Israel’s false promise of security

Israeli police and rescue workers at the scene of a shooting attack on Dizengoff Street, central Tel Aviv, April 7, 2022 (Noam Revkin Fenton -Flash90)

Edo Konrad

+972 Magazine  /  April 10, 2022

Those devising punishments for Palestinians after attacks in Israeli cities offer nothing but a violent ritual in which despair and rage are the order of the day.

It has been three days since a Palestinian gunman from Jenin refugee camp opened fire at a bar on Dizengoff Street in central Tel Aviv, murdering three and wounding several more. A number of those who were shot are still fighting for their lives. Watching the chaotic scenes that night — including the sight of thousands of police officers and soldiers scouring the streets for the killer, whom they tracked down and killed hours later— brought feelings of grief and despair, sadness and longing. The dead could have been my friends or family members at that bar. They could have been me.

Those feelings only worsened over the ensuing days. On Saturday, Israeli forces launched a massive incursion in and around Jenin in the northern West Bank, where they were confronted by Palestinian militants who continued exchanging gunfire with the army today. Last night, a mob of Palestinians vandalized and torched Joseph’s Tomb in Nablus before being dispersed by Palestinian security forces. This morning, Israeli soldiers shot and killed an unarmed Palestinian mother of six in the West Bank town of Husan, claiming she approached them in a “suspicious manner.” The spiral continues to descend with every passing day.

The attack on Dizengoff Street was the fourth to take place in an Israeli city over the past three weeks — following killings in Be’er Sheva/Bi’r al-Sab’a, Hadera/Khdeira, and Bnei Brak — which have left a total of 14 people dead in Israel. And, like clockwork, Israeli politicians, echoed by the country’s mainstream media, have been calling for even more severe crackdowns on Palestinians — both citizens of Israel and subjects of military dictatorship in the occupied territories — in the name of restoring “security.”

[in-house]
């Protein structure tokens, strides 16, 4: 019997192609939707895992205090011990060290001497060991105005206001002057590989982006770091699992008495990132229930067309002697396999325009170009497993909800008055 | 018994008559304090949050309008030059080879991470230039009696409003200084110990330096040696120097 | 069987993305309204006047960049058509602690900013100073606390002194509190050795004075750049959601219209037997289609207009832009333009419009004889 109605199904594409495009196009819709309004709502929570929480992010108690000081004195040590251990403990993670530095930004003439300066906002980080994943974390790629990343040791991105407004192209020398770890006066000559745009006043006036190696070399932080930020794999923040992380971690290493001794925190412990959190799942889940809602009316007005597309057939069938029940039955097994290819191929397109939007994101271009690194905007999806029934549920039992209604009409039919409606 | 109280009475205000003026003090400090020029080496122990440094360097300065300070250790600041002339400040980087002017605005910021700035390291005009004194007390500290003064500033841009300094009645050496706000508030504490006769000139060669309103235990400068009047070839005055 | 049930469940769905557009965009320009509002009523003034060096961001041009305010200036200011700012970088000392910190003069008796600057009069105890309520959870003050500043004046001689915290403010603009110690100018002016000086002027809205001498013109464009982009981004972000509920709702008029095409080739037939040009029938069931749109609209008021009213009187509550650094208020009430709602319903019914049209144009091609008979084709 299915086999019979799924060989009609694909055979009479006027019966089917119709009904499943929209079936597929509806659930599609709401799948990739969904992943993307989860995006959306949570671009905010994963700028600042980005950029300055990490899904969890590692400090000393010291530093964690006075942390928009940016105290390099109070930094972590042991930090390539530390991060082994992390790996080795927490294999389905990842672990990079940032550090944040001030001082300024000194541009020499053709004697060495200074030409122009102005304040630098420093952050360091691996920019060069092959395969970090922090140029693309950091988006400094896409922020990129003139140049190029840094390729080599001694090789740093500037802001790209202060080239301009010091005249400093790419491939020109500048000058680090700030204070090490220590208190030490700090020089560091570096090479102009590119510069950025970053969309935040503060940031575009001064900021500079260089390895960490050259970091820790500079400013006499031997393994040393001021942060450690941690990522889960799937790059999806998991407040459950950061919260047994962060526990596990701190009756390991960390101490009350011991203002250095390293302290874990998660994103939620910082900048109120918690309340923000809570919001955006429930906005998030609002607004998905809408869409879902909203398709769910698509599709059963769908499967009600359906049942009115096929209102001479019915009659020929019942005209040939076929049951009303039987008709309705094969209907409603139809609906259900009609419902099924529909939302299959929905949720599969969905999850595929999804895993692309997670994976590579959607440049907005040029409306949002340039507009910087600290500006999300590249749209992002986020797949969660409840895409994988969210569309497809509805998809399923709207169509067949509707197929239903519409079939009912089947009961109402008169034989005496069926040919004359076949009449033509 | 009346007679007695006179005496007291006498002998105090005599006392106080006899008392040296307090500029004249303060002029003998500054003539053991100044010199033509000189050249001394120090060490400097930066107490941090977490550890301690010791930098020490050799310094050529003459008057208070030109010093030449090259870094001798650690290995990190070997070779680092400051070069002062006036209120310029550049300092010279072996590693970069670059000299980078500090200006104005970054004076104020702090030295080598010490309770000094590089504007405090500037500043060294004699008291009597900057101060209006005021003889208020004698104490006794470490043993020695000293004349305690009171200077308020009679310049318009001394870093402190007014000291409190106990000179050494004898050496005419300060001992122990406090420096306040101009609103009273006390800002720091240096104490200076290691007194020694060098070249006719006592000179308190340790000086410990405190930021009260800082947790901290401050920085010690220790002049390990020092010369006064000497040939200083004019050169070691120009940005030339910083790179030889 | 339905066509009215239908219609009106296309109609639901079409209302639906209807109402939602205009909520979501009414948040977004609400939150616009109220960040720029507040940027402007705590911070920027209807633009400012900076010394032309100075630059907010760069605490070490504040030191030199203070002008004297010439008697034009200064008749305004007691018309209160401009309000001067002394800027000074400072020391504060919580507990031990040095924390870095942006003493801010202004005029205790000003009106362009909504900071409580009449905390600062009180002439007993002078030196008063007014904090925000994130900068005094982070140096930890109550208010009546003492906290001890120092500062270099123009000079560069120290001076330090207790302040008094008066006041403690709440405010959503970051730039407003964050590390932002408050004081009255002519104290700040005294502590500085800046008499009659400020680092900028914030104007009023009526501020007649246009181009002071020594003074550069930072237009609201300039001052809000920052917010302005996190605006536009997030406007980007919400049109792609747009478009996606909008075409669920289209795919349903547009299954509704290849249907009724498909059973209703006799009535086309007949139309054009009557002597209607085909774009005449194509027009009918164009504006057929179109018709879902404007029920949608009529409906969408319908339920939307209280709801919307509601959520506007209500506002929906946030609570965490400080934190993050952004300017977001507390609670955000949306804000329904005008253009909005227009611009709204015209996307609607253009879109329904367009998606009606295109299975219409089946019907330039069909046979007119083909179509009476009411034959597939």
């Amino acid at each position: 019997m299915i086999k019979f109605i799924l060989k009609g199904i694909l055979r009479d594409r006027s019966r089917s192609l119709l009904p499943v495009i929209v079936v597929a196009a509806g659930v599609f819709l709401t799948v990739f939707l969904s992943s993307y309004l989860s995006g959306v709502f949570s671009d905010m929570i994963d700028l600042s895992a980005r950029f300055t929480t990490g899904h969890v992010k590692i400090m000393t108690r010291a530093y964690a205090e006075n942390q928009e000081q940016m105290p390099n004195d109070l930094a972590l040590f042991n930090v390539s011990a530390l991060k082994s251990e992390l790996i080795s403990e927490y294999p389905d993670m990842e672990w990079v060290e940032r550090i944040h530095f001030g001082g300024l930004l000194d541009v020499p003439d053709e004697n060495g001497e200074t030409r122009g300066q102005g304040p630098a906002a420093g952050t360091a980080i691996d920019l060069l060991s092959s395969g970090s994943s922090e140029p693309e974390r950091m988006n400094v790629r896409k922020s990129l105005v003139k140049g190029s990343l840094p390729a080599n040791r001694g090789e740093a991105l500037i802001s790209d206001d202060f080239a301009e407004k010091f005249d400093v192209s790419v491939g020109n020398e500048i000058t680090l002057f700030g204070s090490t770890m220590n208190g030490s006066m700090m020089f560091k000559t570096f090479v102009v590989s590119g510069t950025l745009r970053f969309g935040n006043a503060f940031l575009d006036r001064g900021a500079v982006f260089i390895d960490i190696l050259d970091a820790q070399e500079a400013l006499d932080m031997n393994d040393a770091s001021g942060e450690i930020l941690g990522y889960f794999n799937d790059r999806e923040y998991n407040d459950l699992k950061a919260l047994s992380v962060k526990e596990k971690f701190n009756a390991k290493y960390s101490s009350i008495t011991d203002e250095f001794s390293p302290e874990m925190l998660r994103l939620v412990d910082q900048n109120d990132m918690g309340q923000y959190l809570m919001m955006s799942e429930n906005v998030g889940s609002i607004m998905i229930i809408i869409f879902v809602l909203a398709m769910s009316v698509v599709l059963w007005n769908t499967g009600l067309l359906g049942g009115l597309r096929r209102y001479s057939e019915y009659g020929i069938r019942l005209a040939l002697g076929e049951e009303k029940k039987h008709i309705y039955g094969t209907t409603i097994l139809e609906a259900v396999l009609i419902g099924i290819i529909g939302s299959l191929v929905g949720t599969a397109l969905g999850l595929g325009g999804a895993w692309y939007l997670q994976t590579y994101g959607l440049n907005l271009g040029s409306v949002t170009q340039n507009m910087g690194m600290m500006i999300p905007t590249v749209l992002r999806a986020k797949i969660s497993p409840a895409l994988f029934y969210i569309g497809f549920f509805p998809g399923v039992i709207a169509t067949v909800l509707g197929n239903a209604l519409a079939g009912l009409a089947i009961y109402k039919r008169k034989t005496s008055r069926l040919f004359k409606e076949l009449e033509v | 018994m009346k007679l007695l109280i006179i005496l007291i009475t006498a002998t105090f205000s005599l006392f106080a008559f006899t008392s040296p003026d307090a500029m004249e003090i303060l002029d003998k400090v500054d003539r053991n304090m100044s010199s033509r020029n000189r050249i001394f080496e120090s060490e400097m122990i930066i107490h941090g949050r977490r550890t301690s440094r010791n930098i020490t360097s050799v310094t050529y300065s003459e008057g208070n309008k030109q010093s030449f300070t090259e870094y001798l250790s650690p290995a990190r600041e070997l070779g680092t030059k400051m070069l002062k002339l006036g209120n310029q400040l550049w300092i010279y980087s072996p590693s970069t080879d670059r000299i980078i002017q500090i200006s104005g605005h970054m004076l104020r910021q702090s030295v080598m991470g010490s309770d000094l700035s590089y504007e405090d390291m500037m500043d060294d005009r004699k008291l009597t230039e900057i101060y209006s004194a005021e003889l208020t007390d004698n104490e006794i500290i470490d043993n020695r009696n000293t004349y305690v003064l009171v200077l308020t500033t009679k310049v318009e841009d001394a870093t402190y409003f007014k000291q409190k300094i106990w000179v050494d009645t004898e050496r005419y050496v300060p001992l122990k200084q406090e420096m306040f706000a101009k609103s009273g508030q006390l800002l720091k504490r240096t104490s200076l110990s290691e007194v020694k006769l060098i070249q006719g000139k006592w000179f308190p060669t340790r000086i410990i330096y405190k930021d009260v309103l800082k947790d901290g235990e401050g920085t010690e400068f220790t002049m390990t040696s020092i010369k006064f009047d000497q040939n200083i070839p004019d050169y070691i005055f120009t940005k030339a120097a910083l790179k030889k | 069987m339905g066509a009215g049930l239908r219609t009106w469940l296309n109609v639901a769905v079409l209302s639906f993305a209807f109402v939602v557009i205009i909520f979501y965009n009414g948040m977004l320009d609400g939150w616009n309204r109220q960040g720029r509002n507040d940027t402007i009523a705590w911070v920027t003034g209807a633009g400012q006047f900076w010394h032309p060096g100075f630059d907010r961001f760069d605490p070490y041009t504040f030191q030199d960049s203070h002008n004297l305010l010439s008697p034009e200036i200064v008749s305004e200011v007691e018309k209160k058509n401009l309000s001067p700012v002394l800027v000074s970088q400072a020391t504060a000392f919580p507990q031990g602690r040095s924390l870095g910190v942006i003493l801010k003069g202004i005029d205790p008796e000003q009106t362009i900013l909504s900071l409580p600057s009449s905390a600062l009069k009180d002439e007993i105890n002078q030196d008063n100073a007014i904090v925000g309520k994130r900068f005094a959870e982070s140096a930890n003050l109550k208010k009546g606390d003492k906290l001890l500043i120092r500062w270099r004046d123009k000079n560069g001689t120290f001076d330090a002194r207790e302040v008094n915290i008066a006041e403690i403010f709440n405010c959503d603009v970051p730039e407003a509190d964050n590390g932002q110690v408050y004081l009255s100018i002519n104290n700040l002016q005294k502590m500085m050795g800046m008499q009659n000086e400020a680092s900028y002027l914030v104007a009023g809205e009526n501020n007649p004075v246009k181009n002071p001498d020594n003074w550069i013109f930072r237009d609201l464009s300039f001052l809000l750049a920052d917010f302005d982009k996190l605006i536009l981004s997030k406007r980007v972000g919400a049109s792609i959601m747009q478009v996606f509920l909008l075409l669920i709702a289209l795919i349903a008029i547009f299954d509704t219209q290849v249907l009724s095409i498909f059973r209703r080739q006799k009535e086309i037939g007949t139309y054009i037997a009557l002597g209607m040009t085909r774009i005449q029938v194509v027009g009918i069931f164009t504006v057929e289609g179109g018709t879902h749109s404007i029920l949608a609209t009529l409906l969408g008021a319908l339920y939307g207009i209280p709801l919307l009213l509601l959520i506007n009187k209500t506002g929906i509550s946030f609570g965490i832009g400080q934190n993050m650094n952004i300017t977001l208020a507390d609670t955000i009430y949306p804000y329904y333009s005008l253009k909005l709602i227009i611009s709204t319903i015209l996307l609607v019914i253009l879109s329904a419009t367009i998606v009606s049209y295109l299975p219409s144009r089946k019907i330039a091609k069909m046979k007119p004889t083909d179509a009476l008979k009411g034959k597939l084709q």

But for these politicians, “security” is not really about saving lives, or protecting all civilians from harm. It is about preserving and policing a social-political order. It is about controlling the distribution of resources and privileges for Jewish-Israelis. It is a cover for a deeper ideology of settlement and dispossession. It is a violent promise the authorities cannot keep, even as the vast majority of Israelis buy into its premise. It is, at its core, a false messiah.

Israel is not interested, for example, in the security of its Palestinian citizens, who for years have been begging the government to do something about the gun violence and organized crime plaguing their communities, only to have the state begin taking action once the guns were being used against Jewish citizens. It is uninterested in the security derived from  stable housing and work for Israel’s Mizrahi and Ethiopian underclasses in the periphery — the latter of whom face police harassment and brutality on a regular basis.

And, of course, Israel is certainly not interested in the safety of Palestinians in the occupied West Bank and Gaza, who live every day in constant fear for their lives and their livelihoods, besieged by a foreign military that serves as their judge, jury, and executioner. “Security” doesn’t encompass them, nor their Palestinian brethren in forced exile — it comes at their expense.

Even when narrowed to the question of armed attacks by Palestinians, the truth is that few people, despite pretending otherwise, really believe that Israel can provide security through such violent means. Many former members of Israel’s security echelon — from army generals to Shin Bet directors — have confessed that keeping millions of people under a system sustained by force can never ensure long-term safety. But Israel’s political, military, and cultural elites have continued to dismiss these warnings.